They say that over 100,000 people died from last week’s earthquake in Haiti. Take the complexity, gifts, intelligence, stories, secrets, friendships, acquired wisdom, ambitions, prayers, and love that make up one person and multiply that by 100,000. So great a loss is hard to imagine.

I imagine a young Hatian woman, 25 years old, my age. She is tall and graceful, with a beautiful face. What is she doing right now? Searching for food? Fainting from thirst? Picking up the shattered pieces of her home? Looking for her lost brother? Comforting her elderly grandmother? Sleeping on the street among shards of broken glass?

I sit at my desk, in my lovely house, with a plate of food nearby.

Why should I have such ease and she such disaster? I’ve done nothing more … just tried to live my life the best I could, as she has. And perhaps she has lived a better life than I. Perhaps she is more hard working, more devout, more generous.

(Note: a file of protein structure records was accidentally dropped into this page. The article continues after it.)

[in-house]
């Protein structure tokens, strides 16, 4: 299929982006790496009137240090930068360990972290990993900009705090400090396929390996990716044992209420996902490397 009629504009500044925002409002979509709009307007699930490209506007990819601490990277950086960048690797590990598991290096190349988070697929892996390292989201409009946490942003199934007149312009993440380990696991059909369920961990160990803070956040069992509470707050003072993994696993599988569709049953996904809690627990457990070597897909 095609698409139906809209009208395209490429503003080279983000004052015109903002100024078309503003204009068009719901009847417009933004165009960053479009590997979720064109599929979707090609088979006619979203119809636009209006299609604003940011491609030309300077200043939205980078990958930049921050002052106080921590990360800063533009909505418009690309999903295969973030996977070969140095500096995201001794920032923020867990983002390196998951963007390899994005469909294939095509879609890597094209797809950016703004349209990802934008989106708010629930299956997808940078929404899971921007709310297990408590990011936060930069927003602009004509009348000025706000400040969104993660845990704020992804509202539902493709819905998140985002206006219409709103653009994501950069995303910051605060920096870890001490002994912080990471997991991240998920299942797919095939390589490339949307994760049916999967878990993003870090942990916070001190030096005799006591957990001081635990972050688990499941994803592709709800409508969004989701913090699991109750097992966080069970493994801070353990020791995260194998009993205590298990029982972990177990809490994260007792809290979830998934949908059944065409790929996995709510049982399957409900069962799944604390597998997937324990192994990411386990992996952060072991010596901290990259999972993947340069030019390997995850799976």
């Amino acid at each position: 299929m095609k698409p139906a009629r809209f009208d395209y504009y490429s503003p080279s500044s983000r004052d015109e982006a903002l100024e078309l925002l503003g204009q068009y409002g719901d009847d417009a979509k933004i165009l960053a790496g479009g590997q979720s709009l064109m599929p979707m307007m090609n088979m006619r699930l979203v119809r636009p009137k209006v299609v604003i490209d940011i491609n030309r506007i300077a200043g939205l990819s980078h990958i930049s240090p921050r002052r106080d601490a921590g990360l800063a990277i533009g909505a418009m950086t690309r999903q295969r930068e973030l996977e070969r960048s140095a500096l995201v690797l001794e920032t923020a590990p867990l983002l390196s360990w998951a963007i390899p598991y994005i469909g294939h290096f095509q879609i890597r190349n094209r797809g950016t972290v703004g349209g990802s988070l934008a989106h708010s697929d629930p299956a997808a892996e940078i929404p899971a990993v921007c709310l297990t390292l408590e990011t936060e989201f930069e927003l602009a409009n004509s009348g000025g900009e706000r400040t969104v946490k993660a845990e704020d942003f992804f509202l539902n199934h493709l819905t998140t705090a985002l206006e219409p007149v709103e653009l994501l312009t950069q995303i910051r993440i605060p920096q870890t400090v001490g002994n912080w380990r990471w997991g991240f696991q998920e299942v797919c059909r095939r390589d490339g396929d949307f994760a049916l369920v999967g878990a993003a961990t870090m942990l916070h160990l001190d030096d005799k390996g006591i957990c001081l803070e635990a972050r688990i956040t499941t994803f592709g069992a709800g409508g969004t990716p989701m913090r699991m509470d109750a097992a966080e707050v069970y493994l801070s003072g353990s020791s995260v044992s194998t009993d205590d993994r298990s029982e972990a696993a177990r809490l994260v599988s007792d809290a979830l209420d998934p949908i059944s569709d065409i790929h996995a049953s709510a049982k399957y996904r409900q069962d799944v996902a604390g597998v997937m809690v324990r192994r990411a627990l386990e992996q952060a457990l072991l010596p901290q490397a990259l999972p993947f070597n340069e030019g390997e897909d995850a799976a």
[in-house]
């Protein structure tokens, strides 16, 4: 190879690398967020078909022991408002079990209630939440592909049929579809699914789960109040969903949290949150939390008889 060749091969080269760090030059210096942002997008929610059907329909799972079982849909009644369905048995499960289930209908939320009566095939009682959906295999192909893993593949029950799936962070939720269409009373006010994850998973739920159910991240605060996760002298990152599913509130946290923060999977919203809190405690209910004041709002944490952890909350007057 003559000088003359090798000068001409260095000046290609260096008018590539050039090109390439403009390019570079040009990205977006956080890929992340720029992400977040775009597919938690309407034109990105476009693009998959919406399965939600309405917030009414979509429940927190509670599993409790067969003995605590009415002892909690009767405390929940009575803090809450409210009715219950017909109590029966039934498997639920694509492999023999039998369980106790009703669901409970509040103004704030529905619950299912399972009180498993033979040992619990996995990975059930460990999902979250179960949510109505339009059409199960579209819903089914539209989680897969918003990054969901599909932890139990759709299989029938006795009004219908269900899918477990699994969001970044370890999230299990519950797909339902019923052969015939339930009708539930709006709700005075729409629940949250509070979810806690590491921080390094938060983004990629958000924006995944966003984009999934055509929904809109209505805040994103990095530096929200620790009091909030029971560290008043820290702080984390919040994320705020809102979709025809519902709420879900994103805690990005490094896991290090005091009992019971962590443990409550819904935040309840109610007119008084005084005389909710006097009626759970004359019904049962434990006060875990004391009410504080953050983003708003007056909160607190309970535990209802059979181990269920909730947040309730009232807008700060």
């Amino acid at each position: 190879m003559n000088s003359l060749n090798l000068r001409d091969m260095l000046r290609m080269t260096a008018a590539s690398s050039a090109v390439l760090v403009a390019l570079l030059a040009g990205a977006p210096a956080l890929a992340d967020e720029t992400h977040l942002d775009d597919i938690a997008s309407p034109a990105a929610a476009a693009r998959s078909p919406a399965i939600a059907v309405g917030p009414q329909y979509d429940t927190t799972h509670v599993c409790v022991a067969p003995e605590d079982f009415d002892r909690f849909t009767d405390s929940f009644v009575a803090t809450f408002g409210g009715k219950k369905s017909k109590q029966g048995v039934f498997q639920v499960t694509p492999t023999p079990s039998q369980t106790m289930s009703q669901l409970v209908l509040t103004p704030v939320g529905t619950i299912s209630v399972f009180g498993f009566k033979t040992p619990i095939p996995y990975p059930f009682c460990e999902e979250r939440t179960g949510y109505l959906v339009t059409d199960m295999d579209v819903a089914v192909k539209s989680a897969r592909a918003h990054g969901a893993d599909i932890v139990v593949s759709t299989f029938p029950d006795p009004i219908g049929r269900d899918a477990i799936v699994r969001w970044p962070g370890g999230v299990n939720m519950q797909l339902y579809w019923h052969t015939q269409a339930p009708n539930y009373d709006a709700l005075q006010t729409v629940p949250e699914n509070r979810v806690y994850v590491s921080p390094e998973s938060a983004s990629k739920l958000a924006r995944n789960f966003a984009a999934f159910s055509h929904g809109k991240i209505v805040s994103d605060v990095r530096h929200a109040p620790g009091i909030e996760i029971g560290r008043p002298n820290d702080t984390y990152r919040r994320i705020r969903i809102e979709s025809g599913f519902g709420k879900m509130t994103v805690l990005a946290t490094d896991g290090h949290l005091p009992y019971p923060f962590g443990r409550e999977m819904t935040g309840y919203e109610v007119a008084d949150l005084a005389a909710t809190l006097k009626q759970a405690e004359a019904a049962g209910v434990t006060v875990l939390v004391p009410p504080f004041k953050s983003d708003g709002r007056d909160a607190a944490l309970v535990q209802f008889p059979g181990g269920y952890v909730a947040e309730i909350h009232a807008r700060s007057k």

How do I live, in light of this horrifying difference?

Perhaps the only right way to live this life is with humility and thankfulness. To reflect each day upon the grace given to me until amazement rises like the dawn. Perhaps it means to be radically generous. To benefit my community as much as possible with the gifts I’ve been given.

This is not who I am, but it is who I want to be.

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